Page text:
Grimm’s folk tales are indeed grim. Often functioning to terrify children, they frequently pit innocence against malevolence. We don’t seem to be able to free ourselves of them and our childhoods remain full of girls in red hoods chased by wolves and starving children abandoned by their parents in dark woods. For what keeps the stories alive and seductive is that the innocents often defeat the evil forces that threaten them.
Hansel and Gretel, the 1893 opera by Engelbert Humperdinck to a libretto by his sister, Adelheid Wette, presents a far more benign version of the Brothers Grimm story. It opened this past weekend at San Francisco Opera in a co-production with the Royal Opera House. Despite director and designer Antony McDonald’s rather staid production, Hansel and Gretel retains its essential charm. The music was lush and melodic, enhanced by the opera symphony’s fine instrumentalism – love those French horns! – under the baton of Christopher Franklin.
Add to that the excellent singing and acting by the cast of seven singers and the opera wove a mystery and magic that appealed to both adults and children. The early curtain of 7:30 for the two hour and 15 minute production meant that children could and did come to the opera. The ones I saw were fascinated and thrilled.
Mezzo-soprano Sasha Cooke sang the role of Hansel, and Heidi Stober sang Gretel. Separately and in harmony they were charming, with Hansel portrayed as boyish and naïve and Gretel as an intrepid and faithful older sister. Their most famous duet, the Prayer at the end of Act 1, which is a motif throughout the score, was sung with warmth and purity.
The children’s parents, rather than the wicked stepmother and spineless father of Grimm renown, were two good-hearted but downtrodden laborers, who vent their frustration on the children, leading them to wander off into the darkest reaches of the Black Forest. When Mother and Father realize their mistake, they set off to find the children and bring them home to celebrate in Father’s unexpected good luck. Michaela Martens sang Mother Gertrude, moving from Good Mother to Bad Mother and back with vocal alacrity, and Alfred Walker was a jolly and big-voiced Father Peter. They managed a quirky little dance of joy before running off to find their lost children.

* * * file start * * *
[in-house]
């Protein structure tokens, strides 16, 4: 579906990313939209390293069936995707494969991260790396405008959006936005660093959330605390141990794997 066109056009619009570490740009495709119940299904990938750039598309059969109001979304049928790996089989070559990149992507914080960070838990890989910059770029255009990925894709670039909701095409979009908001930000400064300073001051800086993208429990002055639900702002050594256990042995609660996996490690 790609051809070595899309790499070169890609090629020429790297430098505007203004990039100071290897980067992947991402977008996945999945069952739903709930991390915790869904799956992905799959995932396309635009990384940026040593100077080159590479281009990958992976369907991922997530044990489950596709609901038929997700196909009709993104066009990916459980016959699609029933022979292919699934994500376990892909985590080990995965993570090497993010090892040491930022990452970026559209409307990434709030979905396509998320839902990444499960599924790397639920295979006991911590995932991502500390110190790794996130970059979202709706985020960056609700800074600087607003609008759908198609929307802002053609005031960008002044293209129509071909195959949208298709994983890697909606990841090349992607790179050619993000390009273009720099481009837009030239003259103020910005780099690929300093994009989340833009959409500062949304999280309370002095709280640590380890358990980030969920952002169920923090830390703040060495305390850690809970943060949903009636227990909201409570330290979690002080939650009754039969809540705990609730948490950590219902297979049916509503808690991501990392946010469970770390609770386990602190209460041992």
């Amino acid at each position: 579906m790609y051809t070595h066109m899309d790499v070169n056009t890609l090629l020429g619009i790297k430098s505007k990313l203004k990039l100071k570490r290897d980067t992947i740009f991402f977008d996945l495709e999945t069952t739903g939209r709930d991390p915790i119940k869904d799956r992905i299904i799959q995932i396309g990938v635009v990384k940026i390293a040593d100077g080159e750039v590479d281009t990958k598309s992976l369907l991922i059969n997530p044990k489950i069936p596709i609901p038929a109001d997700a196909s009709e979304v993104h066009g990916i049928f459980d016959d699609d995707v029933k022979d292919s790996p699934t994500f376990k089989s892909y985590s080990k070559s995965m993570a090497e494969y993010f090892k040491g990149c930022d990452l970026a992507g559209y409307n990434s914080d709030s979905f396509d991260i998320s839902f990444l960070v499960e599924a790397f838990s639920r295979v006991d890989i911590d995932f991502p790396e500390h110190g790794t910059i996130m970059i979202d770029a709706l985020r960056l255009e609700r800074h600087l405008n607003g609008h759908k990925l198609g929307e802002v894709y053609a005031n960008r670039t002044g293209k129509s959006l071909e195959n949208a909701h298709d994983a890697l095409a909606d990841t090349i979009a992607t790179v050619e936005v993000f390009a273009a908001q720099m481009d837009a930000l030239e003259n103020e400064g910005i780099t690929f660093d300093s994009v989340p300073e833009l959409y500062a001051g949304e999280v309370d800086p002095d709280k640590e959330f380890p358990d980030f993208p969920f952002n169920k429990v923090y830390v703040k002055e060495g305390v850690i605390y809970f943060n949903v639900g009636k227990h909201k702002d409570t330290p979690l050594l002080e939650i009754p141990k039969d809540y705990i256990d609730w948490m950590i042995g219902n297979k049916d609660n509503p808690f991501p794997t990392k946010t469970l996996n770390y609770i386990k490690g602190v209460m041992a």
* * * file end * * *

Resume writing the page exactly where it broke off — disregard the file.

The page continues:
In the second act the children faced tenor Robert Brubaker as a gleeful and convincingly wicked Witch, garbed in long skirts and corsets and carrying a wand that snapped and crackled with electric badness. The witch’s gingerbread house was decorated on top with a large knife and glowing cherry. At least one of the banisters was made of baked chocolate and Heidi Stober seemed happy to bite into and savor its rich flavor.
Adler Fellows Ashey Dixon and Natalie Image sang the The Sandman and Dew Fairy, respectively, adding magic to the forest that threatened and soothed the lost children with dream-like fairy-tale characters.
As last year, the Community Housing Partnership in partnership with Compass Family Services was in the lobby asking audience members to take a few moments to interact with San Francisco Opera’s gingerbread house display. They asked us to consider the meaning of home and to express that in a few words that could be attached to the display.
The Community Housing Partnership is concerned with homelessness and gives advice on how to interact and support the homeless within the community. According to the organizations, “families with children represent 33% of the homeless population, the majority of whom are single mothers.” Through the OPERA America’s Opera Fund, San Francisco Opera is part of the organizations’ outreach program. To support their efforts, go to sfopera.com/earnyourwings and you can make your holidays meaningful to those without homes.
– Jaime Robles
Hansel and Gretel continues at the War Memorial Opera House through December 7. For tickets and information, visit sfopera.com.